Ohio sues Norfolk Southern over East Palestine derailment


Ohio Attorney General Dave Yost speaks in Columbus, Ohio, on Feb. 20, 2020.

Julie Carr Smyth | AP

Ohio sued rail company Norfolk Southern over the derailment of a train carrying toxic materials in East Palestine last month, the state’s attorney general announced Tuesday.

The 58-count lawsuit alleges several violations of state and federal law pertaining to hazardous waste, water pollution, air pollution and common law negligence, among others, said Dave Yost, the state’s attorney general, during a press briefing. The state is seeking damages, civil penalties and a “declaratory judgement that Norfolk Southern is responsible,” he said.

“This derailment was entirely avoidable,” Yost said, adding that Norfolk Southern has seen an 80% increase in accidents over the last decade. “The fallout from this highly preventable accident is going to reverberate through Ohio and Ohioans for many years to come.”

Yost is seeking repayment of the state’s costs including for natural resource damages, emergency responses and economic harm to the state and its residents. Yost said some businesses have lost significant revenues as people continue to avoid the area.

The state’s complaint asks for minimum federal damages of $75,000 “as a formality” but notes “the damages will far exceed that minimum as the situation in East Palestine continues to unfold.”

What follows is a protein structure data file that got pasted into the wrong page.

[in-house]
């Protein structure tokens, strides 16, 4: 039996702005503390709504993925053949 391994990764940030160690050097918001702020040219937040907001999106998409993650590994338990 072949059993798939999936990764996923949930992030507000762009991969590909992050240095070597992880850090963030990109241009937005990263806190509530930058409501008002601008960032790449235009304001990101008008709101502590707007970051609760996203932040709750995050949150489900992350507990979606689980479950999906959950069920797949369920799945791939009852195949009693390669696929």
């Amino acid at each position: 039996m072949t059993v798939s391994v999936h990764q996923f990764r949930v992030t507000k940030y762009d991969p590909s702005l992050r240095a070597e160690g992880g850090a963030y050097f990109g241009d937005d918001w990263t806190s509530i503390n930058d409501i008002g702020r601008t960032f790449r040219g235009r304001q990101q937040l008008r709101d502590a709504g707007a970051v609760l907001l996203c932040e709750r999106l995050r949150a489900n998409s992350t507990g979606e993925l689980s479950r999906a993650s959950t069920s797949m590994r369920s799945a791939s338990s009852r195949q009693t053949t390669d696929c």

According to the complaint, filed in U.S. District Court for the Northern District of Ohio, the derailment is one of a “long string” of Norfolk Southern derailments and hazmat incidents. Since 2015, at least 20 Norfolk Southern derailments involved chemical discharge, the state claims.

Representatives for Norfolk Southern were not immediately available to comment.

On Feb. 3, a Norfolk Southern freight train with 11 tank cars carrying hazardous materials derailed near Ohio’s border with Pennsylvania and subsequently ignited, spurring concerns of environmental and health impacts for the surrounding community.

This photo taken with a drone shows the continuing cleanup of portions of a Norfolk Southern freight train that derailed in East Palestine, Ohio, Thursday, Feb. 9, 2023.

Gene J. Puskar | AP

Rail workers have reported feeling ill during clean up on the derailment site. Yost said Tuesday he heard from people who experienced sore throats and other irritations while visiting the site, and noted he had felt “discomfort” himself while on location.

The complaint said substances from 39 rail cars were released into the ground, storm water infrastructure and surface waters that eventually empty into the Ohio River.

Yost said “there’s lots of things that we don’t know yet” regarding whether the chemical spill will have long-term impacts for farmers and their livestock.

Yost has asked that Norfolk Southern conduct future soil and groundwater monitoring at the derailment location and surrounding areas, and that the company be prohibited from disposing of any additional waste from the site.

“A big point of this lawsuit is to make sure that those long-term effects are not only not forgotten but they are addressed,” Yost said.

Norfolk Southern CEO Alan Shaw last week told a Senate panel the company plans to clean the site fully in an effort to “make it right,” adding he is “deeply sorry for the impact this derailment has had on the people of East Palestine and surrounding communities.”

Shaw also said Norfolk Southern will provide financial assistance to affected residents and first responders near the derailment site, pledging more than $21 million in reimbursements and investments.

“This was an epic disaster, and the cleanup is going to be expensive,” Yost said Tuesday. “It’s going to take some significant dollars to put the people of East Palestine back as close as possible to the position they were before Feb. 3.”